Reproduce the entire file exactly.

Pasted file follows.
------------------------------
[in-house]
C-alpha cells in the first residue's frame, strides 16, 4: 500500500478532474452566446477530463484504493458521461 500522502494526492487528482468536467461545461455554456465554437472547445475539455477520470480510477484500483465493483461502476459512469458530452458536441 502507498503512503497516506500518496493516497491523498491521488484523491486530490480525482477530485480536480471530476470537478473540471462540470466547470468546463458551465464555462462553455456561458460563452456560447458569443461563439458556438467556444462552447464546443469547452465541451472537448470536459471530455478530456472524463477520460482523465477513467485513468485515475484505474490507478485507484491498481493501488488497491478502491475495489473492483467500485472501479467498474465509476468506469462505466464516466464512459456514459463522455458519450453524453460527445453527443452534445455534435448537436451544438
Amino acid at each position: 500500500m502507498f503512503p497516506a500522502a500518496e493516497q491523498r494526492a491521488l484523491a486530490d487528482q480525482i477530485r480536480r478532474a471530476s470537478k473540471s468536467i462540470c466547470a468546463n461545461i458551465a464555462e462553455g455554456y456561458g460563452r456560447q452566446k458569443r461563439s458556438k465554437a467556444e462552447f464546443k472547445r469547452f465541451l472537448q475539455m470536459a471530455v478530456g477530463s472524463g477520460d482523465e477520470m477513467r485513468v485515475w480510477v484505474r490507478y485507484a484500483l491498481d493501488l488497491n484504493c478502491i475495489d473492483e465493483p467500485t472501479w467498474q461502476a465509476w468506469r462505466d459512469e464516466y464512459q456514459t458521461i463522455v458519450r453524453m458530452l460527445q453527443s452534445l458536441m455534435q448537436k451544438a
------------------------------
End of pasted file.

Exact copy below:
[in-house]
C-alpha cells in the first residue's frame, strides 16, 4: 500500500478532474452566446477530463484504493458521461 500522502494526492487528482468536467461545461455554456465554437472547445475539455477520470480510477484500483465493483461502476459512469458530452458536441 502507498503512503497516506500518496493516497491523498491521488484523491486530490480525482477530485480536480471530476470537478473540471462540470466547470468546463458551465464555462462553455456561458460563452456560447458569443461563439458556438467556444462552447464546443469547452465541451472537448470536459471530455478530456472524463477520460482523465477513467485513468485515475484505474490507478485507484491498481493501488488497491478502491475495489473492483467500485472501479467498474465509476468506469462505466464516466464512459456514459463522455458519450453524453460527445453527443452534445455534435448537436451544438
Amino acid at each position: 500500500m502507498f503512503p497516506a500522502a500518496e493516497q491523498r494526492a491521488l484523491a486530490d487528482q480525482i477530485r480536480r478532474a471530476s470537478k473540471s468536467i462540470c466547470a468546463n461545461i458551465a464555462e462553455g455554456y456561458g460563452r456560447q452566446k458569443r461563439s458556438k465554437a467556444e462552447f464546443k472547445r469547452f465541451l472537448q475539455m470536459a471530455v478530456g477530463s472524463g477520460d482523465e477520470m477513467r485513468v485515475w480510477v484505474r490507478y485507484a484500483l491498481d493501488l488497491n484504493c478502491i475495489d473492483e465493483p467500485t472501479w467498474q461502476a465509476w468506469r462505466d459512469e464516466y464512459q456514459t458521461i463522455v458519450r453524453m458530452l460527445q453527443s452534445l458536441m455534435q448537436k451544438a